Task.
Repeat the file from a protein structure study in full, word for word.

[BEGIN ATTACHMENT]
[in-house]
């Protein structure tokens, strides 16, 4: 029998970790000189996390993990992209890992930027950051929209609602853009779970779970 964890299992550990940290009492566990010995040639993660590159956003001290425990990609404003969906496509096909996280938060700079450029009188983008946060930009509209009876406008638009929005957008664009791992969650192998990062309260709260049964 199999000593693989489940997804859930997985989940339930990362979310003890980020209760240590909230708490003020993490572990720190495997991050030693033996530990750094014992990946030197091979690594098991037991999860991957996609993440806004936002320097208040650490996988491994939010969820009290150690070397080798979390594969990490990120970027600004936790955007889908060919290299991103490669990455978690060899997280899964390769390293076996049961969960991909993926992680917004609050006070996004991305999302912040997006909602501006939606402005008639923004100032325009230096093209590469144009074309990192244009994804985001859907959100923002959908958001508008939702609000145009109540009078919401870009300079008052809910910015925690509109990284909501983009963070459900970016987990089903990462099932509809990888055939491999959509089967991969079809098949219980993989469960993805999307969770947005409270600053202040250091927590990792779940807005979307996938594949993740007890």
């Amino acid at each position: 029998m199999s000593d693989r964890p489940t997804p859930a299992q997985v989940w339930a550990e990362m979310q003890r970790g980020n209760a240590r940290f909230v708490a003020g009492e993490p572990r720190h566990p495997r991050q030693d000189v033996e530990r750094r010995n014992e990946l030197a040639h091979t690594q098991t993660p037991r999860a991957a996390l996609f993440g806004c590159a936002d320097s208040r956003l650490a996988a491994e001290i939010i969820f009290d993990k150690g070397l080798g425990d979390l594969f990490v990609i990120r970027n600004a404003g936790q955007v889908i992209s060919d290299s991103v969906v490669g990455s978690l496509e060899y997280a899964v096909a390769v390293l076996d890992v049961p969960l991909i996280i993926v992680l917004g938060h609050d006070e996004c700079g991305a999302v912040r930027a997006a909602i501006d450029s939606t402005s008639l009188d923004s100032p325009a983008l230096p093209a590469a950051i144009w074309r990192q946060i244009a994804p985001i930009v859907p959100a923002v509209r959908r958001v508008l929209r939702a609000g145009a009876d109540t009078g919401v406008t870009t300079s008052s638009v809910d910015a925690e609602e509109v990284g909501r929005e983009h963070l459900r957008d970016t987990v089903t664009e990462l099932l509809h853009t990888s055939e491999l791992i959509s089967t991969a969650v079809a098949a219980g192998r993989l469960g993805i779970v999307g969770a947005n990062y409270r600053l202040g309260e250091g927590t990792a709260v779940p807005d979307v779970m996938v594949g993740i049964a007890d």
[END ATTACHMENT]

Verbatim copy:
[in-house]
């Protein structure tokens, strides 16, 4: 029998970790000189996390993990992209890992930027950051929209609602853009779970779970 964890299992550990940290009492566990010995040639993660590159956003001290425990990609404003969906496509096909996280938060700079450029009188983008946060930009509209009876406008638009929005957008664009791992969650192998990062309260709260049964 199999000593693989489940997804859930997985989940339930990362979310003890980020209760240590909230708490003020993490572990720190495997991050030693033996530990750094014992990946030197091979690594098991037991999860991957996609993440806004936002320097208040650490996988491994939010969820009290150690070397080798979390594969990490990120970027600004936790955007889908060919290299991103490669990455978690060899997280899964390769390293076996049961969960991909993926992680917004609050006070996004991305999302912040997006909602501006939606402005008639923004100032325009230096093209590469144009074309990192244009994804985001859907959100923002959908958001508008939702609000145009109540009078919401870009300079008052809910910015925690509109990284909501983009963070459900970016987990089903990462099932509809990888055939491999959509089967991969079809098949219980993989469960993805999307969770947005409270600053202040250091927590990792779940807005979307996938594949993740007890």
């Amino acid at each position: 029998m199999s000593d693989r964890p489940t997804p859930a299992q997985v989940w339930a550990e990362m979310q003890r970790g980020n209760a240590r940290f909230v708490a003020g009492e993490p572990r720190h566990p495997r991050q030693d000189v033996e530990r750094r010995n014992e990946l030197a040639h091979t690594q098991t993660p037991r999860a991957a996390l996609f993440g806004c590159a936002d320097s208040r956003l650490a996988a491994e001290i939010i969820f009290d993990k150690g070397l080798g425990d979390l594969f990490v990609i990120r970027n600004a404003g936790q955007v889908i992209s060919d290299s991103v969906v490669g990455s978690l496509e060899y997280a899964v096909a390769v390293l076996d890992v049961p969960l991909i996280i993926v992680l917004g938060h609050d006070e996004c700079g991305a999302v912040r930027a997006a909602i501006d450029s939606t402005s008639l009188d923004s100032p325009a983008l230096p093209a590469a950051i144009w074309r990192q946060i244009a994804p985001i930009v859907p959100a923002v509209r959908r958001v508008l929209r939702a609000g145009a009876d109540t009078g919401v406008t870009t300079s008052s638009v809910d910015a925690e609602e509109v990284g909501r929005e983009h963070l459900r957008d970016t987990v089903t664009e990462l099932l509809h853009t990888s055939e491999l791992i959509s089967t991969a969650v079809a098949a219980g192998r993989l469960g993805i779970v999307g969770a947005n990062y409270r600053l202040g309260e250091g927590t990792a709260v779940p807005d979307v779970m996938v594949g993740i049964a007890d």